You were a 16-year-old medical resident, and we loved watching you deal with dating issues, getting your driver's license, and surgeries (including that emergency appendectomy you performed on your girlfriend Wanda in season one—awkward!).
Hey—whatever happened to your best friend, Vinnie? He was such a trouble maker, that kid! More like a normal 16-year-old TV character, which made the differences between you two all the more pronounced. Remember that time he followed you around with a video camera to make a reality documentary about you? I bet he wishes he had patented that idea, huh—the first reality TV series, from our very own goofball Vinnie!
We used to get you a little mixed up with that Anthony Michael Hall guy, we admit. There was a resemblance back in the day, and you have that 3-name thing going, too, Mr. Neil Patrick Harris. Still, if you've seen AMH lately (and no, I haven't either—if you run into him ask him to friend me on facebook, would you?), you look a lot more like your youthful self than he does. (Last time we met, he was, against all odds, a great big muscle-bound dude.)
But you, NPH, look like your same old self these days as Barney on How I Met Your Mother. That is to say, totally adorable. And those recent pictures of you and your hubby and your baby twins are just as sweet as can be.
Sorry to get so personal, Doogie. But seeing as you've been joining me in my living room since 1989, I almost feel like we've grown up together.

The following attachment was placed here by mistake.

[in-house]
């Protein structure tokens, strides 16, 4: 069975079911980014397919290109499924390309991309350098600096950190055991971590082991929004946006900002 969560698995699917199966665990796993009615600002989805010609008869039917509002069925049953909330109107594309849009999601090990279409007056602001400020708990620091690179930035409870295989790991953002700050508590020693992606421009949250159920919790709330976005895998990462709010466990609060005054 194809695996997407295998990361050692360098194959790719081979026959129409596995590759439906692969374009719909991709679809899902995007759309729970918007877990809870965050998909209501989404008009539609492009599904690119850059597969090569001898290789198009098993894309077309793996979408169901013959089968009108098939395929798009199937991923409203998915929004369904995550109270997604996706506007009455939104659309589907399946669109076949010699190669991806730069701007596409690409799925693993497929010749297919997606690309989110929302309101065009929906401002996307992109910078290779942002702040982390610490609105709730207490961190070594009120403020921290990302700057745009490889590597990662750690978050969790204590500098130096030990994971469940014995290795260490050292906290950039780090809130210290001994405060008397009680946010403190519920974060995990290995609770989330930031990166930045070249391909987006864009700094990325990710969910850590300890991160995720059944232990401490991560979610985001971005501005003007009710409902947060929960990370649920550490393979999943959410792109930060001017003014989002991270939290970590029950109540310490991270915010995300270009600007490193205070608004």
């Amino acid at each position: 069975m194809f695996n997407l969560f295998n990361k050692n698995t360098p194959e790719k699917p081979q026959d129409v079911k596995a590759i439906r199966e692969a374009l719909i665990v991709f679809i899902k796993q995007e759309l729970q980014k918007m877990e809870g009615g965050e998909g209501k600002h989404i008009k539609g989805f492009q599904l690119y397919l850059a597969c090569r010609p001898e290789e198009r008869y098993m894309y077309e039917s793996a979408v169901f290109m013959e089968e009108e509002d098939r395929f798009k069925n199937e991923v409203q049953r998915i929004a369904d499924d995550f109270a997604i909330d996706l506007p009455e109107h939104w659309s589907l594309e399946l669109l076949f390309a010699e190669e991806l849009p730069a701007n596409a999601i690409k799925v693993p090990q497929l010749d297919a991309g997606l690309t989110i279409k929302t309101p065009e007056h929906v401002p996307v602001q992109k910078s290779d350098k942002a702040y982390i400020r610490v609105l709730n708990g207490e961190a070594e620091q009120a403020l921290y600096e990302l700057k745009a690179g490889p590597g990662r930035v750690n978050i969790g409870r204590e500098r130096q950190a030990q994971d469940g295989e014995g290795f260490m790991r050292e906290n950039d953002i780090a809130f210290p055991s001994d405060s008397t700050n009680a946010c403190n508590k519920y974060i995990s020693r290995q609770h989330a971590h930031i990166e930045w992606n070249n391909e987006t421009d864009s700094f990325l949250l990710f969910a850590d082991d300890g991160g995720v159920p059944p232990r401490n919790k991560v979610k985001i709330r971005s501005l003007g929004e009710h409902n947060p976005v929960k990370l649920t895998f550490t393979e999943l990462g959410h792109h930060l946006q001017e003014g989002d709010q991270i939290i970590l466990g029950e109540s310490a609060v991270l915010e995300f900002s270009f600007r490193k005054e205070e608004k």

And if there's anyone out there who has never seen your earliest work, I say, check it out. Doogie Howser, MD was done by Steven Bochco, who also brought us Hill Street Blues and NYPD Blue. I guess Doogie was a way for him to get all the rated-G stuff out of his system, and he did it with lots of humor and fondness. Doogie faced tough times, of course—what 16-year-old doctor doesn't? But there weren't gory traumas bleeding all over camera or graying corpses whose grisly manner of death was in question. The magic of the show was that Doogie really did come off as a normal, everyday kid, despite the crazy setting.
He had growing pains with his parents, even moving out on his own at one point. I loved that. It was such a good way of showing how so many kids that age feel: that they are way too worldly for their tiny little childhood home. They are so far beyond their parents in terms of worldliness, in fact, that it's like they know more at 16 than their parents ever will.
But for Doogie, it was actually kind of true. He was way beyond them in terms of what he'd done and what he'd seen and where his life was going. That's why he seemed so relatable. We'd been there too, even if we'd never actually been to medical school. Doogie Howser, MD managed to use a completely unlikely premise to come up with a completely authentic show about a kid who was growing up fast and never quite sure just where he fit in.
Yep, NPH, you had us at Howser.